Rega’s two new H145 helicopters were handed over today, shortly before noon, to a Rega delegation, which included Chairman of the Foundation Board Ulrich Graf and CEO Ernst Kohler, during a small ceremony at the Airbus facility in Donauwörth, Germany. However, before the new Rega helicopters can take off on their first rescue missions, there is still work to be done in Switzerland: the medical fit-out of the cabin needs to be completed and the relevant certification obtained from the European Aviation Safety Agency (EASA). The first H145 helicopter is scheduled to go into operation at the Rega base in Berne in October. Shortly afterwards, the second helicopter will be handed over to the Basel base. By the middle of 2019, the crews at Rega’s helicopter bases in Zurich and Lausanne, too, will be able to fly missions using the new rescue helicopter.
Fleet renewal after 15 years and 60,000 patients
Rega is purchasing a total of six H145 helicopters to replace the current lowland fleet of Airbus Helicopters EC 145 machines, which have been deployed by the lowland bases in Berne, Basel, Zurich and Lausanne since 2003. Over the last 15 years, the six EC 145s have proved their worth as highly reliable and versatile rescue helicopters and to date have brought urgently needed medical assistance by air to around 60,000 people in distress. Based on, among things, the excellent experience with this helicopter type, Rega has now opted for the successor model, the H145. Rega CEO Ernst Kohler says: “With the H145 we are continuing a success story and ensuring that we can continue to provide reliable and professional assistance to people in an emergency in future.” Rega is investing around 52 million Swiss francs for the six helicopters, including all the medical equipment.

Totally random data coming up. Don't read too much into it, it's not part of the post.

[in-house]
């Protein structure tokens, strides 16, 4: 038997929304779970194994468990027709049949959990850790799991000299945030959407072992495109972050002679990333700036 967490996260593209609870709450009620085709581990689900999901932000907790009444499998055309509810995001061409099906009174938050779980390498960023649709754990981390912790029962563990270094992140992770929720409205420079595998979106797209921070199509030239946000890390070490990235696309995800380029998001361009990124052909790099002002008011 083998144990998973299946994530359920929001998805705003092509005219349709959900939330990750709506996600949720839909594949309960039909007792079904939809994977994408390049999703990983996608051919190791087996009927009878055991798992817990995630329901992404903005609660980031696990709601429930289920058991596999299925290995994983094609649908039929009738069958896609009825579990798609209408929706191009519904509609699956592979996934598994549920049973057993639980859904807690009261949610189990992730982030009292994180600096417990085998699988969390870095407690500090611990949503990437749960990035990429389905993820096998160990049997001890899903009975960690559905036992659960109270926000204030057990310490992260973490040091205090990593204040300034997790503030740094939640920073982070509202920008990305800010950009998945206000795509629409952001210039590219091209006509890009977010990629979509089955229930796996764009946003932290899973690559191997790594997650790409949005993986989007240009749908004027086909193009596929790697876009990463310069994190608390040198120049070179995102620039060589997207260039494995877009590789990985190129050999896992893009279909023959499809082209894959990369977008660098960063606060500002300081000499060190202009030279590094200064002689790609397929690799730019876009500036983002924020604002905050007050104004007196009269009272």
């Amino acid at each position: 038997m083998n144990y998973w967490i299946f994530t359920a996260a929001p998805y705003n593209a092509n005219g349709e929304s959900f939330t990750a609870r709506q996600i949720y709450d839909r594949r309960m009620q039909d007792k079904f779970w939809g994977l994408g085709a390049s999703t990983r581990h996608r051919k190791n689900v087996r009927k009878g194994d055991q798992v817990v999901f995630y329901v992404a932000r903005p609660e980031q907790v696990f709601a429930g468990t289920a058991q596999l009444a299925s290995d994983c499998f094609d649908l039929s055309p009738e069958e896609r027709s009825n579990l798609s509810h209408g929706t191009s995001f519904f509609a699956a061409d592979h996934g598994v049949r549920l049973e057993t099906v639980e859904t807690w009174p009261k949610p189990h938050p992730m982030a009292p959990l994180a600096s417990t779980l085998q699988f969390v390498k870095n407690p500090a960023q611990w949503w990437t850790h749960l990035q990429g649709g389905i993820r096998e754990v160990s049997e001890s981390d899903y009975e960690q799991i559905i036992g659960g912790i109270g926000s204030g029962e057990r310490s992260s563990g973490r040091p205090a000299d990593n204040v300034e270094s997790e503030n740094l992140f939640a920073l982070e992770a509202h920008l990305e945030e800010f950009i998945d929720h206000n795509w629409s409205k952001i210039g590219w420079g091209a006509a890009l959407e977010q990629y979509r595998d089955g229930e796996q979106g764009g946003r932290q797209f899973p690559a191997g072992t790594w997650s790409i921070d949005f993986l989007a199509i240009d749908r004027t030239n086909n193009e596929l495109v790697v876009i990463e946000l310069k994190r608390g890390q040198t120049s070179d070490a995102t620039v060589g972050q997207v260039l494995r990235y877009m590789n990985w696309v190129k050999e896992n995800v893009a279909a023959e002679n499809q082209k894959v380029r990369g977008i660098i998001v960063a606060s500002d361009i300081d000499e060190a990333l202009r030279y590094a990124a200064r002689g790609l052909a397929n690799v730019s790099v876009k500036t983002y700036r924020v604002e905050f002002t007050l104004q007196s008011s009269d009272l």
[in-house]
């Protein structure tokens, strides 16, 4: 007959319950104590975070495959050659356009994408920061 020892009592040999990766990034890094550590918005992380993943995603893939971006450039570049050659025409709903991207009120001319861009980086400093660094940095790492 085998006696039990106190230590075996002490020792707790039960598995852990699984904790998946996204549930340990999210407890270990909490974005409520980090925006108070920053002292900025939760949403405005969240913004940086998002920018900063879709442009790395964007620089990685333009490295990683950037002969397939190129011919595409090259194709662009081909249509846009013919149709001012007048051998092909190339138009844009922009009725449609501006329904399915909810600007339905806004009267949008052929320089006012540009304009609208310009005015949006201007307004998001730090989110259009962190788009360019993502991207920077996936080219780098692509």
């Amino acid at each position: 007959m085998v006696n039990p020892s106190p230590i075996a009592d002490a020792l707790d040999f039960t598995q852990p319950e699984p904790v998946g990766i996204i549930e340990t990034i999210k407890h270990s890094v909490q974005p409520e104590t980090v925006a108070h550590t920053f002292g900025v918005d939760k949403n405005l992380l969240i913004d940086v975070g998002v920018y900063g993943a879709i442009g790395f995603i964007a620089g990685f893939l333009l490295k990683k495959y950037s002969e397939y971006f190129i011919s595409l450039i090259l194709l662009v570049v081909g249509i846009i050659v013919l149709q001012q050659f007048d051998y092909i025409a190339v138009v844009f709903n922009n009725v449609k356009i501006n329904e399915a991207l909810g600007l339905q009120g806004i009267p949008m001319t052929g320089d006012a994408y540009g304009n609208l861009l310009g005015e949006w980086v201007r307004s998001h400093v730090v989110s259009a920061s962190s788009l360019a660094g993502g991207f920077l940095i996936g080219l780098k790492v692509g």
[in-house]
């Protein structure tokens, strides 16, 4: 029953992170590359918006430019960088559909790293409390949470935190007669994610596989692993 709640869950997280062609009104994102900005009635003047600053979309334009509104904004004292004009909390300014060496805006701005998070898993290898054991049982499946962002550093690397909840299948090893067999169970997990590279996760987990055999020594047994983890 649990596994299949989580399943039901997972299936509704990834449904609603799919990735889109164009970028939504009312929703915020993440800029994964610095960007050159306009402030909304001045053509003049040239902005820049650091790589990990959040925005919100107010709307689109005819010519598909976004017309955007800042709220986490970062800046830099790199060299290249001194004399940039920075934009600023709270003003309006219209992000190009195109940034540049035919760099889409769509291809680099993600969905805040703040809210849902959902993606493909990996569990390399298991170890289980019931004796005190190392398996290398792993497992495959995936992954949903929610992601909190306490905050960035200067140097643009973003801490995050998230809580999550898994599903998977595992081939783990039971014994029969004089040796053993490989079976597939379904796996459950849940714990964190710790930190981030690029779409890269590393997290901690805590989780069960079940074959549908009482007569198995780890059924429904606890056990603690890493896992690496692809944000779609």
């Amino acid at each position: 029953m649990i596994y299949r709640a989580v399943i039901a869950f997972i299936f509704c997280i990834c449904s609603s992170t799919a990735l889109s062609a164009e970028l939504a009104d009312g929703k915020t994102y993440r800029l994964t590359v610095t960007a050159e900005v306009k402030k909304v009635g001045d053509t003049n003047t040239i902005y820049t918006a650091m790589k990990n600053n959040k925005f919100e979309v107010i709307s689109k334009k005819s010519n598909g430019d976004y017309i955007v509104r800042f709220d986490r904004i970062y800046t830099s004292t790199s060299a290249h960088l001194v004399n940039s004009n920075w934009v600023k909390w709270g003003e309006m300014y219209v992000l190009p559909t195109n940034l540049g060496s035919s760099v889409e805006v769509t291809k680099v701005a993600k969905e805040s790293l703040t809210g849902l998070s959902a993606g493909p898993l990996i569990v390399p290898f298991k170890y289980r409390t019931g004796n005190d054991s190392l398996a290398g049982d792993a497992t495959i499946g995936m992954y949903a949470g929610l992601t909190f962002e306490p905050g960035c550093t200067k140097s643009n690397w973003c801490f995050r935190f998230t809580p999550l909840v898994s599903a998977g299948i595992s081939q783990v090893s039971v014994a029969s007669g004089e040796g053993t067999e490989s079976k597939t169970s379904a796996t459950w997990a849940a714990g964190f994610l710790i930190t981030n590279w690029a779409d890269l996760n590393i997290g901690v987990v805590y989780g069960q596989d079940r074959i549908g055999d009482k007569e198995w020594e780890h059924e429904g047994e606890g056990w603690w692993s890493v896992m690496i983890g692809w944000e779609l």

H145 – a rescue helicopter of the latest generation
The H145 is considerably more powerful than its predecessor, the EC 145, thus further increasing safety during missions. The twin-engine H145 features cutting-edge avionics and navigation technology, is equipped with a four-axis autopilot, and can also perform satellite-based approach flights with extreme precision. Its spacious cabin means that it is predestined for special intensive care patient transports, such as with a heart-lung machine or a mobile incubator for premature babies.
Rega Media Service